What have been the greatest challenges of your career so far?

Dealing with adverse reactions to my crossing genre lines in my choice of repertoire, mostly from Neanderthals of the Classical music industry.

What are the particular challenges/excitements of working with an orchestra/ensemble?

Knowing when to lead and when to follow, reacting and interacting in the moment.

Which recordings are you most proud of?

My upcoming Liszt recording of the Berlioz Symphonie Fantastique and other Liszt arrangements; my Stravinsky record; both of my Radiohead CDs.

Do you have a favourite concert venue?

Hard to choose, but Mechanics Hall in Worcester is a great recording venue, ditto the Academy of Arts and Sciences in Upper Manhattan; Meyerson Hall in Dallas.

Who are your favourite musicians?

Nicolaus Harnoncourt, Jordi Savall, Sir James Galway, Bernard Herrmann, Danny Elfman, Bill Evans, Miles Davis, John McLaughlin, Matt Haimovitz

What is your most memorable concert experience?

Listening: my teacher, Russell Sherman in numerous recitals
Performing: collaborating with Matt, Sir James

What is your favourite music to play? To listen to?

Rachmaninoff and Ravel are two favourites to perform, also Shostakovich.
I listen to The Bad Plus, Bill Evans, Elliott Smith

What do you consider to be the most important ideas and concepts to impart to aspiring musicians/students?

That one’s own creation of the present moment in music is most important, not submitting to some foregone conclusion as to what’s appropriate.

What are you working on at the moment?

Goldberg Variations, Rachmaninoff Concerto #1

Where would you like to be in 10 years’ time?

Costa Rica

What is your idea of perfect happiness?

Spending all day with my cats

What is your most treasured possession?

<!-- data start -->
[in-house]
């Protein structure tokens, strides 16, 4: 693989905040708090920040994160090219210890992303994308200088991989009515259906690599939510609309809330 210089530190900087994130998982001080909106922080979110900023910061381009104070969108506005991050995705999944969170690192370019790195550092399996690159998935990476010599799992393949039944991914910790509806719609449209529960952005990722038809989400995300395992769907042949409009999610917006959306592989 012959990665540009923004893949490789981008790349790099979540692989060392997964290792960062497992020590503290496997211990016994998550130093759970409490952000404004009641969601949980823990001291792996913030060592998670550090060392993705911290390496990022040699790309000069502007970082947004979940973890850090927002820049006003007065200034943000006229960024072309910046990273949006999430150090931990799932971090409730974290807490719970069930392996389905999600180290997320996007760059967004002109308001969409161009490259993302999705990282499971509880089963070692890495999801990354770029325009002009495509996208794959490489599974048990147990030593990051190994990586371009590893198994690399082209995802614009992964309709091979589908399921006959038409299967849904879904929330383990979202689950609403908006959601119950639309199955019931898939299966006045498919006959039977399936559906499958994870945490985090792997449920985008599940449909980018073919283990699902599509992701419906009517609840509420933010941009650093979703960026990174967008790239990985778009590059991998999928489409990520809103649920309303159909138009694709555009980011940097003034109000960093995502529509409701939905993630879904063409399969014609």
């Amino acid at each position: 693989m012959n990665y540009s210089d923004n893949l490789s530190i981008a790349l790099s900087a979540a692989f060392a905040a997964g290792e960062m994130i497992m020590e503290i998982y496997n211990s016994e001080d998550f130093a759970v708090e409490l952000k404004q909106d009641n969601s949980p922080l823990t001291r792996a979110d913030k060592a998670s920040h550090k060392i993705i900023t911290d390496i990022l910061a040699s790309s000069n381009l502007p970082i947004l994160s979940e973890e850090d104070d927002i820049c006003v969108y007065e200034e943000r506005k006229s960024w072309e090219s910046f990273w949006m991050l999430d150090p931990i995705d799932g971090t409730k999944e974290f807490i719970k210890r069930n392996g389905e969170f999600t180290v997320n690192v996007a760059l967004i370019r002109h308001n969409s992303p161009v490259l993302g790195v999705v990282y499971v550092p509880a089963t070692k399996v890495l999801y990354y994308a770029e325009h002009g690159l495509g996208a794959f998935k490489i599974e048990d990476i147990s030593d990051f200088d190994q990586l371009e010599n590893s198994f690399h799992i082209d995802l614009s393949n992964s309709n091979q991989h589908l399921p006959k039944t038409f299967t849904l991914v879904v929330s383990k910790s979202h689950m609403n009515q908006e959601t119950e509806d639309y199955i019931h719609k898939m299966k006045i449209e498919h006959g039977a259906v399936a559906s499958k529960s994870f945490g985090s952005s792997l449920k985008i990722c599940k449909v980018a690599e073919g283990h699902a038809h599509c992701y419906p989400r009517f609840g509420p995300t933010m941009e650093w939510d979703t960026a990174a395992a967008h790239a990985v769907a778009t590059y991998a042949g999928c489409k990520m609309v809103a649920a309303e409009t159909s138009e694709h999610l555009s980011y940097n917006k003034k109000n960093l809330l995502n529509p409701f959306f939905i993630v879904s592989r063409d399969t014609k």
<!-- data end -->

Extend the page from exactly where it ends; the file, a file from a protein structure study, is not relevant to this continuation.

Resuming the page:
Elliott, my Tonkinese cat

What do you enjoy doing most?

Reading

Christopher O’Riley appears with Lara Downes in The Artist Sessions on 29th May, at the historic Yoshi’s SF, with a performance of his new Oxingale Records BluRay/CD O’Riley’s Liszt.

Christopher O’Riley is an American classical pianist and public radio show host. He is the host of the weekly National Public Radio program From the Top. O’Riley is also known for his piano arrangements of songs by alternative artists, including alternative rock band Radiohead.

Christopher O’Riley studied with Russell Sherman at the New England Conservatory of Music. Christopher O’Riley splits his time between Los Angeles and rural Ohio. His radio and tv show can be found on-line at www.fromthetop.org. His personal website (including a full biography) is at www.christopheroriley.com.

Meet the Artist……Bruce Brubaker, pianist

Who or what inspired you to take up the piano and make it your career?

My mother brought home from the public library a recording by Vladimir Horowitz. Already, I was studying music and learning to play the piano; but it was those sounds that ignited my musical interest.

Who or what were the most important influences on your playing?

Early on, it was recordings of Horowitz (I only wanted to play pieces he played, for example), and earlier pianists, Hofmann, Petri. Later, I went another direction. My teacher at Juilliard was Jacob Lateiner, an extraordinary virtuoso with nearly Talmudic insights! He offered intensely detailed scrutiny of music and high ideals. He was the most important example to me, and he was my friend. At the same time, my awareness of John Cage’s music and my work with it were important. That makes for some combination of compulsive preparation and considerable letting-go in performance.